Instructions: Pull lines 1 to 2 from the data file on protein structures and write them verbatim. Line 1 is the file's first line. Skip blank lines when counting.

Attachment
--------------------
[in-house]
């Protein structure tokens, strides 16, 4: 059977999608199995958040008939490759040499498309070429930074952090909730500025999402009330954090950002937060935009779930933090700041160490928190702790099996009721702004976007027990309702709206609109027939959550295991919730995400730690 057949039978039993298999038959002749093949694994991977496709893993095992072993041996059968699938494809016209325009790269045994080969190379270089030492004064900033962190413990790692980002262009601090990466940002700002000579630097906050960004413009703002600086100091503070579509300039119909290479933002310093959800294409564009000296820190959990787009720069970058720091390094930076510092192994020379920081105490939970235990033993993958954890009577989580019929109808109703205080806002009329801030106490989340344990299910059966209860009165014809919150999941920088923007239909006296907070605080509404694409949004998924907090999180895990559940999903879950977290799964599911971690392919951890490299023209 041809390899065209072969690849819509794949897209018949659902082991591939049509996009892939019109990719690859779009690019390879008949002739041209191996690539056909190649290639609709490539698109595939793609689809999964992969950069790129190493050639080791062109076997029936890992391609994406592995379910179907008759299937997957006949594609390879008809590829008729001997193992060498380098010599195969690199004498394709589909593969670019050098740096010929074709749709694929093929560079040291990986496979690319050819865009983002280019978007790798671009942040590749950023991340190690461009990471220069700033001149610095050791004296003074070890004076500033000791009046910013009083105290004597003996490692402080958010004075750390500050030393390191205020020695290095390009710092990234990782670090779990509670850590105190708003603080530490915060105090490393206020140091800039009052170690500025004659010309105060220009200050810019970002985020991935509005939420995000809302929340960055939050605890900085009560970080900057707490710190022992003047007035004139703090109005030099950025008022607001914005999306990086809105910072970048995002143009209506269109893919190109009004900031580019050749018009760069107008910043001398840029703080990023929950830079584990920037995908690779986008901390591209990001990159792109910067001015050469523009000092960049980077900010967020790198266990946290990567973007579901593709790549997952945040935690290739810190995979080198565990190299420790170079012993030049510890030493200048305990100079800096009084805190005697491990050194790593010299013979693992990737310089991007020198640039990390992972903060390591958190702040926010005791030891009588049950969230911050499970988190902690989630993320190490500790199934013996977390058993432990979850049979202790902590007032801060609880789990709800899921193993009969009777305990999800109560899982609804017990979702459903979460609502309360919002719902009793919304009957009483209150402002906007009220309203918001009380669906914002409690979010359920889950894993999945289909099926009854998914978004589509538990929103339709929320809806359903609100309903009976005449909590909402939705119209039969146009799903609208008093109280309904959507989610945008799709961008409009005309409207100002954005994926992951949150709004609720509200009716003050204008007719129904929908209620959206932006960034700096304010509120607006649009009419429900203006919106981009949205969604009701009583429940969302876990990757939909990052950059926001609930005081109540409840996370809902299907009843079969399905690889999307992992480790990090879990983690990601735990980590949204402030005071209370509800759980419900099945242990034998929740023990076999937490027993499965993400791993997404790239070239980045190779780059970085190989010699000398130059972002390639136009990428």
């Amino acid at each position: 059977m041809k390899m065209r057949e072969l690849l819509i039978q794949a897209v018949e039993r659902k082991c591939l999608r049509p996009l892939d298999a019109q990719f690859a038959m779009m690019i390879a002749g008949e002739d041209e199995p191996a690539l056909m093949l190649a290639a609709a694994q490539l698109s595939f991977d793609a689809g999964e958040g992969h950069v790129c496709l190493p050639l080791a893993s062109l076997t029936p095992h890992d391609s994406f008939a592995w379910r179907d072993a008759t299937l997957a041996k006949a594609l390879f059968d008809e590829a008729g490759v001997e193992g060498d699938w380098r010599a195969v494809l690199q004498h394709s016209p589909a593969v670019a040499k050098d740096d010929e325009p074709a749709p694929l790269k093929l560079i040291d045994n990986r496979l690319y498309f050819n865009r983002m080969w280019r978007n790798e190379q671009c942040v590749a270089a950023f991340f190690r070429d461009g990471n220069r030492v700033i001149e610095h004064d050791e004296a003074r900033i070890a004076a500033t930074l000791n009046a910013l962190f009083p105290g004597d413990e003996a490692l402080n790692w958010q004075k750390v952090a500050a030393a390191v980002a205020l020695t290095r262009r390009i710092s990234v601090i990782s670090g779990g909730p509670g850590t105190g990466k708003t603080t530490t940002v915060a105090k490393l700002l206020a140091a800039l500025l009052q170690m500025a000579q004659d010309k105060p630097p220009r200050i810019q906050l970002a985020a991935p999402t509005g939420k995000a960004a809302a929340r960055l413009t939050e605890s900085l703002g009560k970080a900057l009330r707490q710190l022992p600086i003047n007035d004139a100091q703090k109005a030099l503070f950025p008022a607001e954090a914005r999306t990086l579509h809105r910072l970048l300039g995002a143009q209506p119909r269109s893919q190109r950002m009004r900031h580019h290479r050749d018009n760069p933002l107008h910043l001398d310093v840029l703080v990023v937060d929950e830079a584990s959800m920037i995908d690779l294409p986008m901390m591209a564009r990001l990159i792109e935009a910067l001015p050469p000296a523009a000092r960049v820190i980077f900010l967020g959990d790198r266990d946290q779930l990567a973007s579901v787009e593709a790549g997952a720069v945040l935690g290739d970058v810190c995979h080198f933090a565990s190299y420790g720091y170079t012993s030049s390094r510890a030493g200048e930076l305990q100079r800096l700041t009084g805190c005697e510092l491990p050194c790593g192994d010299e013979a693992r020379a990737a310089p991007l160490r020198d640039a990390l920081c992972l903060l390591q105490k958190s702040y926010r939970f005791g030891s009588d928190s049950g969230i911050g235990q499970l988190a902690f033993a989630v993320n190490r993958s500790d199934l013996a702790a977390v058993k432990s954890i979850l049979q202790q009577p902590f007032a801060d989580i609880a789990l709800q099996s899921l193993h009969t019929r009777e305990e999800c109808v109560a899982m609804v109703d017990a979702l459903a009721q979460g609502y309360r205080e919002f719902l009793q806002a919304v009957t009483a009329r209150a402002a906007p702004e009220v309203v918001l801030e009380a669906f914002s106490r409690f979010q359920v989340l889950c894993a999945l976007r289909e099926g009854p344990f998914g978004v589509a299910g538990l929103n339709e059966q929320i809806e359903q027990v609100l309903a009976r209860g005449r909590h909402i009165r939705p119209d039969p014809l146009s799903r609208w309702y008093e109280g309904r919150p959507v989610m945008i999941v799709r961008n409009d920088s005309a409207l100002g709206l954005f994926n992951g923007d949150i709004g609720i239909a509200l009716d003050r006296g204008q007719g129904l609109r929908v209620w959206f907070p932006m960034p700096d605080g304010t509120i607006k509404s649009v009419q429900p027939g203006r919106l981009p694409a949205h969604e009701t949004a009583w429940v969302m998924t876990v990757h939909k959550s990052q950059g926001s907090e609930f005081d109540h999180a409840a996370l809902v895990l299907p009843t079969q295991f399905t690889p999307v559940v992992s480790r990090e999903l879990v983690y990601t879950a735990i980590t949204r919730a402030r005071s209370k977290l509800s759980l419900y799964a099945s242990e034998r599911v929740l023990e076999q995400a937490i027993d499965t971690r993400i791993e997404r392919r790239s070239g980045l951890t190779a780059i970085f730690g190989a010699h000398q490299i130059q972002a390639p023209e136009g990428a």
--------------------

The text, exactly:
[in-house]
């Protein structure tokens, strides 16, 4: 059977999608199995958040008939490759040499498309070429930074952090909730500025999402009330954090950002937060935009779930933090700041160490928190702790099996009721702004976007027990309702709206609109027939959550295991919730995400730690 057949039978039993298999038959002749093949694994991977496709893993095992072993041996059968699938494809016209325009790269045994080969190379270089030492004064900033962190413990790692980002262009601090990466940002700002000579630097906050960004413009703002600086100091503070579509300039119909290479933002310093959800294409564009000296820190959990787009720069970058720091390094930076510092192994020379920081105490939970235990033993993958954890009577989580019929109808109703205080806002009329801030106490989340344990299910059966209860009165014809919150999941920088923007239909006296907070605080509404694409949004998924907090999180895990559940999903879950977290799964599911971690392919951890490299023209 041809390899065209072969690849819509794949897209018949659902082991591939049509996009892939019109990719690859779009690019390879008949002739041209191996690539056909190649290639609709490539698109595939793609689809999964992969950069790129190493050639080791062109076997029936890992391609994406592995379910179907008759299937997957006949594609390879008809590829008729001997193992060498380098010599195969690199004498394709589909593969670019050098740096010929074709749709694929093929560079040291990986496979690319050819865009983002280019978007790798671009942040590749950023991340190690461009990471220069700033001149610095050791004296003074070890004076500033000791009046910013009083105290004597003996490692402080958010004075750390500050030393390191205020020695290095390009710092990234990782670090779990509670850590105190708003603080530490915060105090490393206020140091800039009052170690500025004659010309105060220009200050810019970002985020991935509005939420995000809302929340960055939050605890900085009560970080900057707490710190022992003047007035004139703090109005030099950025008022607001914005999306990086809105910072970048995002143009209506269109893919190109009004900031580019050749018009760069107008910043001398840029703080990023929950830079584990920037995908690779986008901390591209990001990159792109910067001015050469523009000092960049980077900010967020790198266990946290990567973007579901593709790549997952945040935690290739810190995979080198565990190299420790170079012993030049510890030493200048305990100079800096009084805190005697491990050194790593010299013979693992990737310089991007020198640039990390992972903060390591958190702040926010005791030891009588049950969230911050499970988190902690989630993320190490500790199934013996977390058993432990979850049979202790902590007032801060609880789990709800899921193993009969009777305990999800109560899982609804017990979702459903979460609502309360919002719902009793919304009957009483209150402002906007009220309203918001009380669906914002409690979010359920889950894993999945289909099926009854998914978004589509538990929103339709929320809806359903609100309903009976005449909590909402939705119209039969146009799903609208008093109280309904959507989610945008799709961008409009005309409207100002954005994926992951949150709004609720509200009716003050204008007719129904929908209620959206932006960034700096304010509120607006649009009419429900203006919106981009949205969604009701009583429940969302876990990757939909990052950059926001609930005081109540409840996370809902299907009843079969399905690889999307992992480790990090879990983690990601735990980590949204402030005071209370509800759980419900099945242990034998929740023990076999937490027993499965993400791993997404790239070239980045190779780059970085190989010699000398130059972002390639136009990428």